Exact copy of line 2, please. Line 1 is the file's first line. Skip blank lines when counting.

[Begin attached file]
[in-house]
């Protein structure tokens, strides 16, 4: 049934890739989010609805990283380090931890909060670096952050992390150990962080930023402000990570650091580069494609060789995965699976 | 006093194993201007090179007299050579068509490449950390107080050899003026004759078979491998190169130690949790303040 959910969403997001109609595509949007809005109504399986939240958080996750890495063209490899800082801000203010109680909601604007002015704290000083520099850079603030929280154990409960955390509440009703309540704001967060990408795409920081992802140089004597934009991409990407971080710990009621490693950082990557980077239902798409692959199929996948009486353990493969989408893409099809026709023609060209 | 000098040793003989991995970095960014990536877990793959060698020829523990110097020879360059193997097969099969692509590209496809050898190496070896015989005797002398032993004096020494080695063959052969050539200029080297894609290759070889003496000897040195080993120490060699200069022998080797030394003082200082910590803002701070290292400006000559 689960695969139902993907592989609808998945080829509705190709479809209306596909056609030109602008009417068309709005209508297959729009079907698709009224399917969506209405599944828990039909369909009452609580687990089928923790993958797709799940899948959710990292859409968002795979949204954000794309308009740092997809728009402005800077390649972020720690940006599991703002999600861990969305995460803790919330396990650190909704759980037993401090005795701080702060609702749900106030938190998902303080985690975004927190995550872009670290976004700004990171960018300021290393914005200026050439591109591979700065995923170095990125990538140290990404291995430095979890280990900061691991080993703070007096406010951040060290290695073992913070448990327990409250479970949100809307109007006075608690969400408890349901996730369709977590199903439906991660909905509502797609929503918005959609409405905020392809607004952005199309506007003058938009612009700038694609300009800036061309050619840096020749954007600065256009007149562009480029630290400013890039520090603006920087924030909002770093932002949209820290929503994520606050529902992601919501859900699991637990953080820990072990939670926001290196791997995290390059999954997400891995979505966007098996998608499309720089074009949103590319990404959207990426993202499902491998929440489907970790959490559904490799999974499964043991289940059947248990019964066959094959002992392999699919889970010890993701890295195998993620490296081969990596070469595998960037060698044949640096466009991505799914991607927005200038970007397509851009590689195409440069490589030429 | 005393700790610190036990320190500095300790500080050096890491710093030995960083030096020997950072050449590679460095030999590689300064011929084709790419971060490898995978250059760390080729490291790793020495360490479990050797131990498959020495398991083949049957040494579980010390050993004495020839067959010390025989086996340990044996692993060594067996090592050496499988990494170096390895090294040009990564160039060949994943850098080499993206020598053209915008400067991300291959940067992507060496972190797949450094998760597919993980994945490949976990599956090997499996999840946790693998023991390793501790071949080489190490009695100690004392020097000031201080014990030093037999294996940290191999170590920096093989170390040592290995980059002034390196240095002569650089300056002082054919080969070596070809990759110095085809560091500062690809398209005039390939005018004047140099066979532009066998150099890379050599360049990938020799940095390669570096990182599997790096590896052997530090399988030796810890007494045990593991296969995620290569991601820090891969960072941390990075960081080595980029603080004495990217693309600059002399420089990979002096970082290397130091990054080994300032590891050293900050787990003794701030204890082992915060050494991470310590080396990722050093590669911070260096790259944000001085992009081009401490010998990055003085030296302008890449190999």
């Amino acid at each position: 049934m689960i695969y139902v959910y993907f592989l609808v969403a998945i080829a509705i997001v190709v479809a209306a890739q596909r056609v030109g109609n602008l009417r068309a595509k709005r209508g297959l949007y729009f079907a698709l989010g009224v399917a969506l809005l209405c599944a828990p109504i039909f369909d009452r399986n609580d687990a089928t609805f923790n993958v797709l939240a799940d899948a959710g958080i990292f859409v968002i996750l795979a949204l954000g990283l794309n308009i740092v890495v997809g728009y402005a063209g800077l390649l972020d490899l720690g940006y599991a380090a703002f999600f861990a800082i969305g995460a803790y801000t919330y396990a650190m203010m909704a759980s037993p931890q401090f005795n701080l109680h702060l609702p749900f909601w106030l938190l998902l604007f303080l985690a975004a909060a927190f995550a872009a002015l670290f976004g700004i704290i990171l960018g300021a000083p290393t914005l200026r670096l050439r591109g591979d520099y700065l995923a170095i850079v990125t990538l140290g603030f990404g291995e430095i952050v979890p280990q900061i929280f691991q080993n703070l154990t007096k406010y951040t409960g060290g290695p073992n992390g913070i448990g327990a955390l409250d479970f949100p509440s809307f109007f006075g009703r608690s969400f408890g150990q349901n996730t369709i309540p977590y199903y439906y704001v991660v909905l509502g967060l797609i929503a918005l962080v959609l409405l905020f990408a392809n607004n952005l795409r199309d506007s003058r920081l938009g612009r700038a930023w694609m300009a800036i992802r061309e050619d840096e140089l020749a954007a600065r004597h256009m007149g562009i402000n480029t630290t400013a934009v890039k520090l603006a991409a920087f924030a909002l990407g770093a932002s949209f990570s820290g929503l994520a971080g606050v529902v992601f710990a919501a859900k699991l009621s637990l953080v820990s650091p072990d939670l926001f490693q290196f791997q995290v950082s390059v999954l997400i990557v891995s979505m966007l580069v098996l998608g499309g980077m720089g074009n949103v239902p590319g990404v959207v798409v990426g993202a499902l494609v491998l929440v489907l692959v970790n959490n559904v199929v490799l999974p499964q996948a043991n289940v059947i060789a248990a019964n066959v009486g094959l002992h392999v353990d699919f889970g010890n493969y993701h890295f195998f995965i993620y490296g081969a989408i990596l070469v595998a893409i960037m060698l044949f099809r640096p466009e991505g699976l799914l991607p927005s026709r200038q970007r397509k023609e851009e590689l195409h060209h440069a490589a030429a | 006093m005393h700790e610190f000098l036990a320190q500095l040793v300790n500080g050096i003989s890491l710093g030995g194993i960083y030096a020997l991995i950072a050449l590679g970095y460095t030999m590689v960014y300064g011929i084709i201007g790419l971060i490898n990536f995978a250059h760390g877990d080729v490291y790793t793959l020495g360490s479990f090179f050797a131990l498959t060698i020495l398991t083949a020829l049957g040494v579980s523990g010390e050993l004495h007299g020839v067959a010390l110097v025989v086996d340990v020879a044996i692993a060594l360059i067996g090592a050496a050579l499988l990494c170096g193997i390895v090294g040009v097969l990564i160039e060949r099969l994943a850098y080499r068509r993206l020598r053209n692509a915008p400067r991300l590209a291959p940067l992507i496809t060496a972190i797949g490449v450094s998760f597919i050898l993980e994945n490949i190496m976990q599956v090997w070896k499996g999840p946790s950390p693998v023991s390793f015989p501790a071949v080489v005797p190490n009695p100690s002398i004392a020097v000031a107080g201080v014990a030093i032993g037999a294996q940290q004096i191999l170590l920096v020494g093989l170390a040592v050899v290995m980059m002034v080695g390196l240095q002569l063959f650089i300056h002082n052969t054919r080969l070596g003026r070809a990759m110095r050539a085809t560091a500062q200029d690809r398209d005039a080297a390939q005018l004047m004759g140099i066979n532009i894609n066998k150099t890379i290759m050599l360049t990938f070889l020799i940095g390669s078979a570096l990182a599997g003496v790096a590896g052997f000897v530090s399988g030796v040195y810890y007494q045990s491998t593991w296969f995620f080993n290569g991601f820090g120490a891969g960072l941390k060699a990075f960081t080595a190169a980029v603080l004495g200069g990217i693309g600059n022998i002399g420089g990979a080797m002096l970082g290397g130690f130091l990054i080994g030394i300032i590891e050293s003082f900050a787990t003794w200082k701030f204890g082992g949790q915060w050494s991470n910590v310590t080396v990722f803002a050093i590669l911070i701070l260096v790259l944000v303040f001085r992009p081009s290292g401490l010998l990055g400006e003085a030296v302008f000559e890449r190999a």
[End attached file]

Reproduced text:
């Protein structure tokens, strides 16, 4: 049934890739989010609805990283380090931890909060670096952050992390150990962080930023402000990570650091580069494609060789995965699976 | 006093194993201007090179007299050579068509490449950390107080050899003026004759078979491998190169130690949790303040 959910969403997001109609595509949007809005109504399986939240958080996750890495063209490899800082801000203010109680909601604007002015704290000083520099850079603030929280154990409960955390509440009703309540704001967060990408795409920081992802140089004597934009991409990407971080710990009621490693950082990557980077239902798409692959199929996948009486353990493969989408893409099809026709023609060209 | 000098040793003989991995970095960014990536877990793959060698020829523990110097020879360059193997097969099969692509590209496809050898190496070896015989005797002398032993004096020494080695063959052969050539200029080297894609290759070889003496000897040195080993120490060699200069022998080797030394003082200082910590803002701070290292400006000559 689960695969139902993907592989609808998945080829509705190709479809209306596909056609030109602008009417068309709005209508297959729009079907698709009224399917969506209405599944828990039909369909009452609580687990089928923790993958797709799940899948959710990292859409968002795979949204954000794309308009740092997809728009402005800077390649972020720690940006599991703002999600861990969305995460803790919330396990650190909704759980037993401090005795701080702060609702749900106030938190998902303080985690975004927190995550872009670290976004700004990171960018300021290393914005200026050439591109591979700065995923170095990125990538140290990404291995430095979890280990900061691991080993703070007096406010951040060290290695073992913070448990327990409250479970949100809307109007006075608690969400408890349901996730369709977590199903439906991660909905509502797609929503918005959609409405905020392809607004952005199309506007003058938009612009700038694609300009800036061309050619840096020749954007600065256009007149562009480029630290400013890039520090603006920087924030909002770093932002949209820290929503994520606050529902992601919501859900699991637990953080820990072990939670926001290196791997995290390059999954997400891995979505966007098996998608499309720089074009949103590319990404959207990426993202499902491998929440489907970790959490559904490799999974499964043991289940059947248990019964066959094959002992392999699919889970010890993701890295195998993620490296081969990596070469595998960037060698044949640096466009991505799914991607927005200038970007397509851009590689195409440069490589030429 | 005393700790610190036990320190500095300790500080050096890491710093030995960083030096020997950072050449590679460095030999590689300064011929084709790419971060490898995978250059760390080729490291790793020495360490479990050797131990498959020495398991083949049957040494579980010390050993004495020839067959010390025989086996340990044996692993060594067996090592050496499988990494170096390895090294040009990564160039060949994943850098080499993206020598053209915008400067991300291959940067992507060496972190797949450094998760597919993980994945490949976990599956090997499996999840946790693998023991390793501790071949080489190490009695100690004392020097000031201080014990030093037999294996940290191999170590920096093989170390040592290995980059002034390196240095002569650089300056002082054919080969070596070809990759110095085809560091500062690809398209005039390939005018004047140099066979532009066998150099890379050599360049990938020799940095390669570096990182599997790096590896052997530090399988030796810890007494045990593991296969995620290569991601820090891969960072941390990075960081080595980029603080004495990217693309600059002399420089990979002096970082290397130091990054080994300032590891050293900050787990003794701030204890082992915060050494991470310590080396990722050093590669911070260096790259944000001085992009081009401490010998990055003085030296302008890449190999």